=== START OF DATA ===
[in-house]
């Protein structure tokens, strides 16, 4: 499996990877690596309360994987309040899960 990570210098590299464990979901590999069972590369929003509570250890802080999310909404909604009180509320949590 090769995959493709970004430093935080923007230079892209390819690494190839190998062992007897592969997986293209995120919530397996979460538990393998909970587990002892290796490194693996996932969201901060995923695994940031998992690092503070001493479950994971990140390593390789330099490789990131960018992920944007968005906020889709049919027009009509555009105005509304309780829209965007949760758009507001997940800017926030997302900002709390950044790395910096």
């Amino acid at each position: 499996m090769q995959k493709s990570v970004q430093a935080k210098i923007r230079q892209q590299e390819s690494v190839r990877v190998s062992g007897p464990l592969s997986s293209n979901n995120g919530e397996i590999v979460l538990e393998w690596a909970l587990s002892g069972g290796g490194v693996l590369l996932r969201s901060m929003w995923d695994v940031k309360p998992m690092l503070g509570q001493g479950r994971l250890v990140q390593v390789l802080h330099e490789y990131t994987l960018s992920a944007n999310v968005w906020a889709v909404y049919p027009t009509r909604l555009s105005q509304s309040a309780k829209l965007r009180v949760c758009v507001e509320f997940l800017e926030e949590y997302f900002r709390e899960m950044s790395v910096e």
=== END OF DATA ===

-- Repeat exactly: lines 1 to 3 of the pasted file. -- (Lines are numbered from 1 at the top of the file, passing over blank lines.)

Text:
[in-house]
């Protein structure tokens, strides 16, 4: 499996990877690596309360994987309040899960 990570210098590299464990979901590999069972590369929003509570250890802080999310909404909604009180509320949590 090769995959493709970004430093935080923007230079892209390819690494190839190998062992007897592969997986293209995120919530397996979460538990393998909970587990002892290796490194693996996932969201901060995923695994940031998992690092503070001493479950994971990140390593390789330099490789990131960018992920944007968005906020889709049919027009009509555009105005509304309780829209965007949760758009507001997940800017926030997302900002709390950044790395910096």
């Amino acid at each position: 499996m090769q995959k493709s990570v970004q430093a935080k210098i923007r230079q892209q590299e390819s690494v190839r990877v190998s062992g007897p464990l592969s997986s293209n979901n995120g919530e397996i590999v979460l538990e393998w690596a909970l587990s002892g069972g290796g490194v693996l590369l996932r969201s901060m929003w995923d695994v940031k309360p998992m690092l503070g509570q001493g479950r994971l250890v990140q390593v390789l802080h330099e490789y990131t994987l960018s992920a944007n999310v968005w906020a889709v909404y049919p027009t009509r909604l555009s105005q509304s309040a309780k829209l965007r009180v949760c758009v507001e509320f997940l800017e926030e949590y997302f900002r709390e899960m950044s790395v910096e």